04 July 2008


It's Friday, so I get to write about personal technology. Apple promises the iPhone G3 will be twice as fast as and half the cost of the original model that's barely a year old. iWant it. Soon, I'll be walking into the local Apple store for a trade-in.

For baby boomers, the iPhone is sleek and cool and a million miles ahead of the giant "mobile phones" we began carrying around 20 years ago. Back then, we were excited at the thought of ordering pizza from the car, for delivery straight to the park. In a wild advance in technology since then, I recently used my iPhone to access an online rubric to score an Internet course design while joining the evaluation team meeting via an extra cell phone. I could have done it all on the iPhone except that I'm accustomed to computing on two screens and that's essentially what I was mimicking in attending the meeting. Did I mention that I did this from the side of the highway because of traffic that prevented me from getting to the office by the appointed hour? Did I mention that my colleagues chuckled at my technology juggle because they've done the same in airports and train stations? Did I mention that I never go online while actually driving?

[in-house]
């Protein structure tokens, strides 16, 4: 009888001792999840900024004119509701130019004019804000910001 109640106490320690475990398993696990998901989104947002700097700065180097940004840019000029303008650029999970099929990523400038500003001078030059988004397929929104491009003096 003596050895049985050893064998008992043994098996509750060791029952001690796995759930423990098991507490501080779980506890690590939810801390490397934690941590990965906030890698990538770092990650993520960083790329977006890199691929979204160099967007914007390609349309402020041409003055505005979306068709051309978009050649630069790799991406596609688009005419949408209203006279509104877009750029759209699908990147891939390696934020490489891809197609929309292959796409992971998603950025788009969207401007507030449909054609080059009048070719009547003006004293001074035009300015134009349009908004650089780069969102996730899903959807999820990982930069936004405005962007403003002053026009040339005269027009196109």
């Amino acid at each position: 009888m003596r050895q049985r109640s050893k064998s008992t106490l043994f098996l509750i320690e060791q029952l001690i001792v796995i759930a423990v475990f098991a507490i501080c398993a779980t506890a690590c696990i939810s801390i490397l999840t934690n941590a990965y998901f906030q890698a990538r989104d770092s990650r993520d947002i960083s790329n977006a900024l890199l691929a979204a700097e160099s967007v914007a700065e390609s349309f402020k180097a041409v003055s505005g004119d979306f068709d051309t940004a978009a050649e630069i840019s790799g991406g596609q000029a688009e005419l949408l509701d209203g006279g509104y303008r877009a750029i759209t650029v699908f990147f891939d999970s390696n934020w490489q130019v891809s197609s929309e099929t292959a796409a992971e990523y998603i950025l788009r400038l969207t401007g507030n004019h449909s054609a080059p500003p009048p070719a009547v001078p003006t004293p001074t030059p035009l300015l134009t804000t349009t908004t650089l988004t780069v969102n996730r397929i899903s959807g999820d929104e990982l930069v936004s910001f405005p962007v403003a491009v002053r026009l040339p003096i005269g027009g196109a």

I am not represented in Apple's advertising, but I'm a user. iPhone and MacBook Pro at present. But I've been through mini Mac and other previous wonders. And, yes, there's still the video iPod that I insist on maintaining for air travel. I keep several G films on it, for the occasional loan to very young passengers near me. (I'm the sort of traveler who gets asked to sit next to the child flying alone.) If I keep the video iPod, I don't have to share my iPhone.

What I love about the iPhone:

  • scrolling action in the calendar
  • intuitive symbols for phone features
  • highly readable SMS text
  • intelligent keyboard

Not everyone likes the intelligent keyboard, which requires touching letters with your finger tip. Until you practice and get your speed up, it's slower than the traditional button keyboard. But that's what I like about it. I like being slowed down and stepping away from my QWERTY habits. (I do wonder who will serve up the first DVORAK option in miniature—ah, I just googled "mobile Dvorak keyboard" and got my answer. It takes some iTapTap and I won't be doing it, but you can check Richard Kasperowski's May 2008 blog for guidance.)

What I worry about:
Will Apple have an idea about what to do with my current unit?
Will my Contacts transfer to the G3 without a hitch?
Calendar, too?
Will the G3 sync perfectly with my MacBook Pro?
Will the missing first iPhone confuse the sync?

PC to MAC ratio: Most of my computing is on PCs, which number three at home and are not to be confused with Tom Bold's three. In leaving a university post this year, I will leave a couple there, so my PC to MAC ratio has been pretty steep. I have envied colleagues who have led the MAC life completely. I'm more in the fan category, using MAC products as complements to my work. But I am a serious fan and finding iPhone more than just a complement.

© 2008 Mary Bold, PhD, CFLE. The content of this blog or related web sites created by Mary Bold is not under any circumstances to be regarded as professional, legal, or medical advice. Or education advice. Or marital advice. Or even a tip.

No comments: